Designation and Expansion of Papahānaumokuākea Marine National Monument
The establishment and management model of Papahānaumokuākea ushered in a new generation of management practices and partnership development that continues to support large-scale marine protected areas.
Papahānaumokuākea is a highly protected MPA to protect sensitive species and cultural significance to Native Hawaiians. Commercial fishing is prohibited, and there is only limited access for management, research and cultural purposes by permit.
The 1,350-mile (2,172-km) stretch of coral islands, seamounts, banks and shoals supports an incredible diversity of coral, fish, birds, marine mammals and other flora and fauna, many of which are unique to the Hawaiian island chain. Many of the islands and shallow water environments are important habitats for rare species such as the threatened green turtle and the endangered Hawaiian monk seal. It is also the world’s largest tropical seabird rookery, hosting over 5.5 million breeding birds including the endangered short-tailed albatross and four land birds found only within the monument.
The International Maritime Organization has designated Papahānaumokuākea as a ‘particularly sensitive sea area’, one of 14 in the world. This designation requires all transiting vessels of a certain size with the intent to enter a U.S. port or place to notify the authorities when entering and exiting monument boundaries; it is recommended that other international transiting vessels avoid monument waters or participate in the reporting system.
Video courtesy of NOAA Office of Exploration and Research Hohonu Moana, 2015
Over 400,000 pounds of marine debris have been removed from the monument by 22,000 volunteers on multiple expeditions in the period up to 2020, following the creation of the Hawai’i Marine Debris Action Plan.
The monument includes the highest level of endemism known of any marine ecosystem on Earth. Extraordinary reef fish communities approaching 100 percent endemism have been found in mesophotic coral ecosystems—deep coral reefs between 50 and over 150 metres deep.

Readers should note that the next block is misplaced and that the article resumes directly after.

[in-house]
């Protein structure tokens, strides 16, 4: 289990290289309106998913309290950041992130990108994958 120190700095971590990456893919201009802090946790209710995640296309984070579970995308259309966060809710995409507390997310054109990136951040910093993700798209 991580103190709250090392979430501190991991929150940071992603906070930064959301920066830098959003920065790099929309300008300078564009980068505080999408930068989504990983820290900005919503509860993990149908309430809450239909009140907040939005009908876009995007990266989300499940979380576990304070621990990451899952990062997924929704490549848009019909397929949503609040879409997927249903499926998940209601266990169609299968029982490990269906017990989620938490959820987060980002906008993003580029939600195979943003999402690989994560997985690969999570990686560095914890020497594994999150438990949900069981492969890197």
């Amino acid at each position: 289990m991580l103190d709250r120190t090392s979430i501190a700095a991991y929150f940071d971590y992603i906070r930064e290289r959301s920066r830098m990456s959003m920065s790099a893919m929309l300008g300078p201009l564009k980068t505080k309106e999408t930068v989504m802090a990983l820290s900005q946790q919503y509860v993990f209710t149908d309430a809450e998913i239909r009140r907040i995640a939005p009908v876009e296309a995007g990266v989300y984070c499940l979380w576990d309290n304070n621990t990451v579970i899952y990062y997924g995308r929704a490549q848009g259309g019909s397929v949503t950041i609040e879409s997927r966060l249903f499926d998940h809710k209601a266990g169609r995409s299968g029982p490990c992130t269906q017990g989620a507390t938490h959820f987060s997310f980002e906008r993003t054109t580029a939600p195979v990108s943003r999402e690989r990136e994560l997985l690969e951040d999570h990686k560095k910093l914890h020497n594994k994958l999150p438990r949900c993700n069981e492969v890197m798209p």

Numerous species of deep mesophotic fishes and algae, completely new to science, have been discovered.
The monument has incorporated collaborative management and integration of traditional Hawaiian knowledge systems. Representatives of coastal communities and Native Hawaiian cultural practitioners paired with world-renowned scientists have conducted rocky intertidal monitoring surveys for over 10 years.
The establishment of Papahānaumokuākea has inspired an international movement in ocean conservation, and led to an inaugural, U.S.-hosted meeting of site managers of the world’s largest marine managed areas in 2010, co-convened by the managers of Papahānaumokuākea Marine National Monument, the Phoenix Islands Protected Area and World Heritage. This historic meeting launched Big Ocean, a global network of the world’s large-scale marine protected areas (LSMPAs) and produced the first-ever managers’ communiqué on the importance, contributions and needs of LSMPAs. The International Union for Conservation of Nature’s World Commission on Protected Areas and Big Ocean founded a task force to improve our understanding of the challenges and benefits of LSMPAs and enhance best practice management standards. The LSMPA Take Force published Large-Scale Marine Protected Areas: Guidelines for Design and Management as a professional development and capacity-building resource for supporting LSMPAs.
A key challenge was establishing a process to fully engage and coordinate among management agencies and the Native Hawaiian community.
Papahānaumokuākea is administered jointly by four co-trustees—the Department of Commerce, the Department of the Interior, the State of Hawaiʻi and the Office of Hawaiian Affairs (OHA). OHA is a constitutionally established body of the state of Hawai‘i, responsible for protecting and promoting the rights and interests of Native Hawaiians. Day-to-day management of the monument is overseen by a seven-member management board comprising two sub-agencies of each co-trustee, plus the Office of Hawaiian Affairs.
Climate change is a critical environmental challenge facing the monument. Recent water temperatures in the region of Papahānaumokuākea are the highest on record, and the average water temperature in the monument is expected to increase by as much as 15 degrees Celsius by 2100.
Extreme temperature events have also increased in frequency and intensity in past decades and are projected to continue to do so in the coming century. This and other impacts are summarised in the Climate Change Impacts profile. The monument has conducted a vulnerability analysis to focus on climate change adaptation actions.
Recipe for Successful Implementation
Key to the success of Papahānaumokuākea was early investment in research, permitting and information systems, which enabled capacity building and adaptive management, and continuous investment in community engagement and constituency building to foster durable support for the site.
The Department of Commerce (through the National Oceanic and Atmospheric Administration), the Department of the Interior (through the U.S. Fish and Wildlife Service), the State of Hawaiʻi (through the Department of Land and Natural Resources) and the Office of Hawaiian Affairs (representing the interests of the Native Hawaiian community pertaining to the activities in the monument).